12. Educational level attained – While it’s tough to get any job, generally the less well-qualified you are, the more difficult it is to find another role.  In saying that, most employers are interested in the experience and skills (value) you bring to the table rather than educational qualifications alone.
  13. Currency of skills – You may have skills, but if they are no longer in demand then you will find less demand for them.  You may be great at manning the toll booth on the motorway, unfortunately these skills and also the role have been superseded by technology.  However, as a toll collector you also have great skills with customers, cash handling and reconciliation, and technology among others…Where else can these skills be put to good use?  Get out there and find out!
  14. Self-development – If you are willing to ‘go back to school’ or to undertake other development (to up-skill or pursue another vocation), you logically give yourself more chance of landing a role that you want.  It’s a case of one step back to take two forward…
  15. Luck – Yes, that’s right, luck, L-U-C-K!  Very often job search is about being in the right place, meeting the right person at the right time.  You can create your own luck in job search by getting out from behind your computer and meeting people!  The more people you meet, the more information you discover which may potentially lead to a new role.  Very often, companies don’t have time to advertise jobs or place them with recruiters, with the result that they ‘get by’ being under-staffed (with concomitant impacts).  Put yourself out there in order to be found!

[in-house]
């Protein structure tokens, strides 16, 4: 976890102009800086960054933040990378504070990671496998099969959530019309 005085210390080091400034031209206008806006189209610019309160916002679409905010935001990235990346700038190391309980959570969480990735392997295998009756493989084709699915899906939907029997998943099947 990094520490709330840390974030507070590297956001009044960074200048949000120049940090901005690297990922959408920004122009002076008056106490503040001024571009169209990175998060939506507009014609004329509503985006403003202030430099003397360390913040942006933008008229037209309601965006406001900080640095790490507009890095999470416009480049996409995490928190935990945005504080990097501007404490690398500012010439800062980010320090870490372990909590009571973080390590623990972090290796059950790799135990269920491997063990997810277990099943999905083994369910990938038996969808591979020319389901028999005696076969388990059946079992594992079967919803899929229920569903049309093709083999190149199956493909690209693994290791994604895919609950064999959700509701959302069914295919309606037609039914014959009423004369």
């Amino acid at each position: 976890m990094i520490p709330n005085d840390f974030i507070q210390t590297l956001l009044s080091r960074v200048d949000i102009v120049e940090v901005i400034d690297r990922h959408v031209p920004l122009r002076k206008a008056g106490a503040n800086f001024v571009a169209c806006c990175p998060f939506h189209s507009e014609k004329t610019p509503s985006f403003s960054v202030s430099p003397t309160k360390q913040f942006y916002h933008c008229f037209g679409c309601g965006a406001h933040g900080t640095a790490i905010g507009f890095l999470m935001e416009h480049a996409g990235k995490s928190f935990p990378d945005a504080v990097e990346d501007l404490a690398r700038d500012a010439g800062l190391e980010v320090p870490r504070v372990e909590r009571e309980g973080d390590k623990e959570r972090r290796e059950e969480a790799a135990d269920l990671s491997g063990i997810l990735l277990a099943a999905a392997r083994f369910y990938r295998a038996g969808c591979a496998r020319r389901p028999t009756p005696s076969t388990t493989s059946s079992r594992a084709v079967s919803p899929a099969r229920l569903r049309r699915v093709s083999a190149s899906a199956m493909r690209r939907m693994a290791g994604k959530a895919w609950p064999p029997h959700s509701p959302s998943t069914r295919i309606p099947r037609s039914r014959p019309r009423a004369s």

Unemployment is a fact of life and affects many people. The way you address  and respond to your period of unemployment is critical in determining how long you will be out of work!

In my experience you will give yourself a significantly greater chance to land your next job in a shorter space of time simply by being ACTIVE in job search.

Don’t be passive, slouched over your computer sending off applications to already over-subscribed jobs or harried recruiters. Meet up with a few good recruiters, but predominantly get out and meet people (networking) and structure your days and weeks to incorporate high quality job search (along with some balance to spend time with family and friends and to plan time for yourself).  If you do these things, you can effectively counter a lot of the variables mentioned earlier and be able to move into your next role sooner.

Click here to contact Paul Di Michiel (The Career Medic) who can help you in your job search and offer guidance on how to get your next role sooner including resumes, LinkedIn profiles and interviewing.

The Career Medic – Taking the worry out of job search for the over 40s